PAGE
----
The implications of inflation and Fed policy on interest rates have caused municipal bond prices to decline YTD and benchmark yields to adjust higher across the curve by about 150 bps, per Bloomberg. Despite market fluctuations, these conditions unlock opportunities to obtain more attractive tax-efficient attributes, a primary objective of municipal investors.
Another critical tenet to municipal investing is capital preservation. The above-average credit quality of municipal bonds provides greater assurances of principal return. Since FY 2021, most state and local governments have earned budget surpluses due to better-than-expected revenue collections, while various federal stimuli further bolsters balance sheet flexibility. Rating trends are tilted positively while other important stress indicators remain relatively benign. Thus, municipalities are well-positioned ahead of the next budget cycle. According to Municipal Market Analytics, the overall market default rate (excluding Puerto Rico) is very low at less than 0.5% as of the second quarter of 2022, with historical data further underscoring the durability and resiliency of the asset class.
In an environment seemingly of wide-ranging disruption across financial markets, municipal bonds provide defensive characteristics over the long term for portfolios and offer diversification and relatively uncorrelated risk to other fixed income asset classes and equities. Thus, the advantage of diversification could smooth portfolio returns over time, particularly during periods of Fed tightening. In previous periods of rate hikes, municipal bonds have outperformed as valuations (i.e., the ratio of municipal to Treasury yields) declined, and yield curve moves benefitted the tax-exempt market. The allure of municipal bonds remains intact despite performance challenges YTD. Investors seeking tax optimization, quality, and stable cash flows should continue viewing municipal bonds as a critical component of overall asset allocation.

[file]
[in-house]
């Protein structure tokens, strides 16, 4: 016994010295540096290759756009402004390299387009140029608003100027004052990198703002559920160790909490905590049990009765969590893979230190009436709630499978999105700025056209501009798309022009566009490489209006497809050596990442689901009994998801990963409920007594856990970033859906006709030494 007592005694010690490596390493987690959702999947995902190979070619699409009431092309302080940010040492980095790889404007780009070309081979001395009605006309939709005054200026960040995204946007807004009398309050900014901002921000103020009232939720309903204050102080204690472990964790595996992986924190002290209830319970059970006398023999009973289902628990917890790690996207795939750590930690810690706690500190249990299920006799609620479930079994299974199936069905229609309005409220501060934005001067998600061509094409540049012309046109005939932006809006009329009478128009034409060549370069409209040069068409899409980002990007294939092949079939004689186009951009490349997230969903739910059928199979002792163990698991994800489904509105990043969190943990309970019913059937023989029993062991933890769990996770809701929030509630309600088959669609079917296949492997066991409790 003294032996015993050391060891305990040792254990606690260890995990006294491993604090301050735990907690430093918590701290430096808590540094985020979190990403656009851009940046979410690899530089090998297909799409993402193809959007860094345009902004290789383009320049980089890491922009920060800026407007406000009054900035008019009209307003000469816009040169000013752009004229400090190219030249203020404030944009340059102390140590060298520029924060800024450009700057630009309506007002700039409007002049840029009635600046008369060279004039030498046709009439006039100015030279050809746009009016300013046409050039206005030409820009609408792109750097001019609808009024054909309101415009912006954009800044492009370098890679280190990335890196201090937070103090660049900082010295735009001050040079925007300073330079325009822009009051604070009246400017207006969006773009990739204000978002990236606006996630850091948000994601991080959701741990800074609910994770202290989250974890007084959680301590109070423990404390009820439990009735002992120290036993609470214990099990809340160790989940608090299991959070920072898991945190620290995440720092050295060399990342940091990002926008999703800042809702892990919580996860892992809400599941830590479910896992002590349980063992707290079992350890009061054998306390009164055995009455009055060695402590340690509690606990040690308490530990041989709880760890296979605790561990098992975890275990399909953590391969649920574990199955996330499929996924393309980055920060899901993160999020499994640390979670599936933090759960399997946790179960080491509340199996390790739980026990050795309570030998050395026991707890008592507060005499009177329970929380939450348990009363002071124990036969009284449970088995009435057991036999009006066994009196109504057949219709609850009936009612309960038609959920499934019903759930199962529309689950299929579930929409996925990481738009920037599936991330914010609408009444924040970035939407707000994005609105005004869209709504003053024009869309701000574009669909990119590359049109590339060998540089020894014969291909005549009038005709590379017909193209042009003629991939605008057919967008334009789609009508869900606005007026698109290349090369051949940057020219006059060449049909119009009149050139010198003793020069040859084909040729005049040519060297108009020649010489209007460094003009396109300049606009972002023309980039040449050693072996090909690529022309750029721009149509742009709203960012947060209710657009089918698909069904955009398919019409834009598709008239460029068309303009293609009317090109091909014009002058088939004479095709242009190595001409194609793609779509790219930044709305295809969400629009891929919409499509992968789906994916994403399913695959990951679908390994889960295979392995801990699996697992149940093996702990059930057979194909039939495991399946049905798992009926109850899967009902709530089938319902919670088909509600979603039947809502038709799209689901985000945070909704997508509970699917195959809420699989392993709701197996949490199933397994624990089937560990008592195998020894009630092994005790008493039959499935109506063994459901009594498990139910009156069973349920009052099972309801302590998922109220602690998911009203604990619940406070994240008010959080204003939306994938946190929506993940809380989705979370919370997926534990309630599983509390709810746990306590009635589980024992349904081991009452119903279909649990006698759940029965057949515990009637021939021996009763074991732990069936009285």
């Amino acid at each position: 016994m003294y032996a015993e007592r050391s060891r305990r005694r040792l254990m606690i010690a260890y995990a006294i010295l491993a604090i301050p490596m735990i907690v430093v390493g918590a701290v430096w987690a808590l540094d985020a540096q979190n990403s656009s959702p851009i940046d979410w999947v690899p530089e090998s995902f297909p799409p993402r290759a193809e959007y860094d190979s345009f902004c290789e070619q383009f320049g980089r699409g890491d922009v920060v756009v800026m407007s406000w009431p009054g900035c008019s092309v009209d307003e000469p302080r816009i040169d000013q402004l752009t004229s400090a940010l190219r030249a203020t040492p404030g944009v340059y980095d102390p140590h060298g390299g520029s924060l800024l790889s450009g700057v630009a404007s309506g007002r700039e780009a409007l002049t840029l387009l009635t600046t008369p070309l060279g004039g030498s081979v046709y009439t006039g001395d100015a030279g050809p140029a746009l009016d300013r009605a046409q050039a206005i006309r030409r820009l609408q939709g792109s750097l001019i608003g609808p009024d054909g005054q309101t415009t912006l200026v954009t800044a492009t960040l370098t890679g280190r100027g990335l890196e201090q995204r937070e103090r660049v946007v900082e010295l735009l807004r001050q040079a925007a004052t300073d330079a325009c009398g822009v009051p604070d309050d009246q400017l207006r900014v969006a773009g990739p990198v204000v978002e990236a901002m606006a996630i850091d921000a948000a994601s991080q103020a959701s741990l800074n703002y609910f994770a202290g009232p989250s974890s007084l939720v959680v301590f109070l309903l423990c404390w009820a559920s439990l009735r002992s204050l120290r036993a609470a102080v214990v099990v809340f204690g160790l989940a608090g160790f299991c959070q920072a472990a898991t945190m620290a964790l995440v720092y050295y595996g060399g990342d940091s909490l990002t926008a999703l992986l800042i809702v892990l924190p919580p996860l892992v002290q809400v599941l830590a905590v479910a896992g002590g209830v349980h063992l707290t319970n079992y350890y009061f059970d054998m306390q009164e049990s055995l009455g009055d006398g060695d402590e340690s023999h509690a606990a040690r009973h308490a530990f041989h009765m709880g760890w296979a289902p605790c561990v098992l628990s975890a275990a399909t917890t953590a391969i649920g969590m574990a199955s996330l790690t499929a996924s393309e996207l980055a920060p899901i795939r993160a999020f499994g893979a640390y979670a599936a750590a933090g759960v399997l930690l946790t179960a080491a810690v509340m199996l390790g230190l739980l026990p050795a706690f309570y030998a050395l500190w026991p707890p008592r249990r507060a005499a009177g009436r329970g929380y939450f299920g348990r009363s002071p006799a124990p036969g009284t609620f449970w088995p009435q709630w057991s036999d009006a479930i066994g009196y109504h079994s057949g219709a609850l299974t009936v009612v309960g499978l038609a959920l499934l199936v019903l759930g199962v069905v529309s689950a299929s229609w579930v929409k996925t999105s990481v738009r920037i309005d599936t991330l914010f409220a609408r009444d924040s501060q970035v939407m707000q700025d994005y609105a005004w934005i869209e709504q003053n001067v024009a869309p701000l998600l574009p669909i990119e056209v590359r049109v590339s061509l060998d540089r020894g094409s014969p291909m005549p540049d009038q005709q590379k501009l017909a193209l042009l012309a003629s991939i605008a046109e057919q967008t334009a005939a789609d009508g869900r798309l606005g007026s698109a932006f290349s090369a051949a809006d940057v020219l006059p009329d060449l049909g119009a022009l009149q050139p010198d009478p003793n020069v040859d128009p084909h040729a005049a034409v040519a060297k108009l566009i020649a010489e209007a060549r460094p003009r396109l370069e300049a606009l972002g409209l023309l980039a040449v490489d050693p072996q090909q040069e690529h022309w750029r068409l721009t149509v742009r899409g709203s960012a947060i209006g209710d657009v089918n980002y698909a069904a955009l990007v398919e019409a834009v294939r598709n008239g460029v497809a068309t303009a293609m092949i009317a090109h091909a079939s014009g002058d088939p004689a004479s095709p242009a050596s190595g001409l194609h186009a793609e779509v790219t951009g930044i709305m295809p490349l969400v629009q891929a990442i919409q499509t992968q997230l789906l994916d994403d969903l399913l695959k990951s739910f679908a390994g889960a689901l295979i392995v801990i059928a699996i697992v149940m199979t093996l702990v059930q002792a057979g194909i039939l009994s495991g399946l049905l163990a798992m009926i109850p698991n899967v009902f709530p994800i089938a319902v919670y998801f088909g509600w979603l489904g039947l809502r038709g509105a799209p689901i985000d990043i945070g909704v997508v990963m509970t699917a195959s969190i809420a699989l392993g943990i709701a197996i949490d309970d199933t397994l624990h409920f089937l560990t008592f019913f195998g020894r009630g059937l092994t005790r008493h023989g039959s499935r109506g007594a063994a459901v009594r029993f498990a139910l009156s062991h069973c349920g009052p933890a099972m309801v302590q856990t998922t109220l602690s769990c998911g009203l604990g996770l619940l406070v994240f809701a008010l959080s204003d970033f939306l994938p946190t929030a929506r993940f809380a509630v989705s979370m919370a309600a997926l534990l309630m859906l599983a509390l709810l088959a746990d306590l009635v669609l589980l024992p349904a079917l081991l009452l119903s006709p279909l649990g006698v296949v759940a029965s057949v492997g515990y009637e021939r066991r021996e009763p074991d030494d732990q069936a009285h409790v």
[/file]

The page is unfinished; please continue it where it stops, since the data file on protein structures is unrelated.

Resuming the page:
What did we learn from the Fed’s recent meeting?
Minutes from the June meeting, where the Fed raised the federal funds rate by 75 basis points to 1.625%, detailed the aggressive approach the Fed is now taking in combating inflation.
The Fed was late to the inflation-fighting campaign. In December, they projected the federal funds rate at 2022YE would be 0.9%, a simulative level. In March they increased it to 1.9%, still slightly simulative. At the June meeting, they moved it up to 3.4%, a restrictive level above the neutral rate, which the Fed estimated to be 2.5%.
The question remains, how aggressively does the Fed need to be in combating inflation? A critical sentence in the minutes state: “Participants concurred that the economic outlook warranted moving to a restrictive stance of policy, and they recognized the possibility that an even more restrictive stance could be appropriate if elevated inflation pressures were to persist.” Accordingly, the Fed is expected to raise the funds rate by another 50 to 75 basis points at their meeting later this month.
On the economic front, the minutes did not mention a recession, and the Fed staff expects the economy to pick up in the second quarter.